He developed the Introduction to Entrepreneurship course at Memorial along with fellow professors Dr. Gary Gorman and Dr. Dennis Hanlon and Mr. Dave King, current president of the Genesis Centre.
At the time, most entrepreneurial studies in post-secondary schools across Canada were focused on small business management. In fact, the group had difficulty finding suitable textbooks for the new course because so few teaching materials were available.
"Most of them at the time were American based and didn't work for us," says Dr. Gorman, associate professor of entrepreneurship, new venture creation and small business management and a former dean of the Faculty of Business Administration. "So we decided then, 'Well, why don't we produce one?' So we did."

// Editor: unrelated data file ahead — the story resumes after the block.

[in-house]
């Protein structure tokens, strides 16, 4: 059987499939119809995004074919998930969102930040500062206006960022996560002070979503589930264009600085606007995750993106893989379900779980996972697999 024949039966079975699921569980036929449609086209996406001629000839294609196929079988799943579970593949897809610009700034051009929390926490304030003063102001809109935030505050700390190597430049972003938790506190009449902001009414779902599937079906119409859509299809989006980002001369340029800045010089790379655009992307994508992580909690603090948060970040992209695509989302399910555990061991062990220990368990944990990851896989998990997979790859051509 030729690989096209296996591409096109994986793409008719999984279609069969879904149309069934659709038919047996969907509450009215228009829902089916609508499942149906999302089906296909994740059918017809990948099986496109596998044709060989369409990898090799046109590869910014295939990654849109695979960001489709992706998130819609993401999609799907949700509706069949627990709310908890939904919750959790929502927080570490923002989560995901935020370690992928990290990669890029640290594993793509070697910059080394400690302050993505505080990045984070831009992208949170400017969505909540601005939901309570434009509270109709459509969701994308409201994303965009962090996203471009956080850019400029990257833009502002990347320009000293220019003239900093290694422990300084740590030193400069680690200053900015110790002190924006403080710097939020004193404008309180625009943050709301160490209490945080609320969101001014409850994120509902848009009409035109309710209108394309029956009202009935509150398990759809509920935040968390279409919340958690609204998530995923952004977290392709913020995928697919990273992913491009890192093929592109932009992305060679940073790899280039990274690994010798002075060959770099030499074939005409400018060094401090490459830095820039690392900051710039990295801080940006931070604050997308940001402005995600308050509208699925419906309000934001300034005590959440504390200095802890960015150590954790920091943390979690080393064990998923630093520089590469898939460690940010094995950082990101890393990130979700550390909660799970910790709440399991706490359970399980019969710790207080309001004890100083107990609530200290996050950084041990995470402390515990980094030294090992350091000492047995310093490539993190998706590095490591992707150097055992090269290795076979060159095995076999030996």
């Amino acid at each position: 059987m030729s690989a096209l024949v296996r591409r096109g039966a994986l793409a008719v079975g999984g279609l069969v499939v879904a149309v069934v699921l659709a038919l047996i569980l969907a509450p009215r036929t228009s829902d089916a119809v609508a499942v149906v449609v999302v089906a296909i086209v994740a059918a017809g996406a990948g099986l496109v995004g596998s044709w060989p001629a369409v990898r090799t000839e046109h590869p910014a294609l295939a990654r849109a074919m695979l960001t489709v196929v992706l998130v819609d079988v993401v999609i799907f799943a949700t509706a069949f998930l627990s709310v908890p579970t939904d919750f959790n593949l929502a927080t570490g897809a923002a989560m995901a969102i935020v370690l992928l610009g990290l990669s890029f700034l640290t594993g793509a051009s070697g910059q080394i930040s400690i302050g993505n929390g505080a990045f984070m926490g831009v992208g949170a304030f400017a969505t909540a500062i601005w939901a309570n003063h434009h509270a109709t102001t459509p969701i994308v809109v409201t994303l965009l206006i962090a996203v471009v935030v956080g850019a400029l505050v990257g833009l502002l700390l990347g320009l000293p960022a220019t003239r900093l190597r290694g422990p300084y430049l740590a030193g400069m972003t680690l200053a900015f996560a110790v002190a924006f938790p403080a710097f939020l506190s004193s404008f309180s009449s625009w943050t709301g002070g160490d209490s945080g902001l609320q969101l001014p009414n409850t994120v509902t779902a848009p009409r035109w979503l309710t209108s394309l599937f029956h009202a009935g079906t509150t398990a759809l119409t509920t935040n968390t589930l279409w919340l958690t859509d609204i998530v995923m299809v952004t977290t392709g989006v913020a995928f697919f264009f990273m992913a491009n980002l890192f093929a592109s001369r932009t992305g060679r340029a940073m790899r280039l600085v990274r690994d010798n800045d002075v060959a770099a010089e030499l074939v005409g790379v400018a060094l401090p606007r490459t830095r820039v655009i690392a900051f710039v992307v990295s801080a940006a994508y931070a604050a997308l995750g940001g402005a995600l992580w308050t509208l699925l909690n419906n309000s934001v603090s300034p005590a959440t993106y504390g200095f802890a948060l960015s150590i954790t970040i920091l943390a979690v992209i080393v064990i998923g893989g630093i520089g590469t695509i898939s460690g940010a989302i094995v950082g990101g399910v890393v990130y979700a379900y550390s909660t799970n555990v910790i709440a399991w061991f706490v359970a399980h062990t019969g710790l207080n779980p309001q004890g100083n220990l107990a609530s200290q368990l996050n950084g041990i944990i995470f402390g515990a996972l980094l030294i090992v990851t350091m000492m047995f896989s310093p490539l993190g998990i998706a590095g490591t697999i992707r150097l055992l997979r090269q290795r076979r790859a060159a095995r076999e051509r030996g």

The textbook developed by the area group was used until very recently when it was abandoned in favour of online materials.
Dr. King also developed a course in social entrepreneurship and taught it until he went on sick leave last fall, and was instrumental in developing a concentration in entrepreneurship for business students.
"That was the course that he was most proud of," says Dr. Gorman of the former. "It really linked together his interest in teaching and curriculum development with his interest in case writing."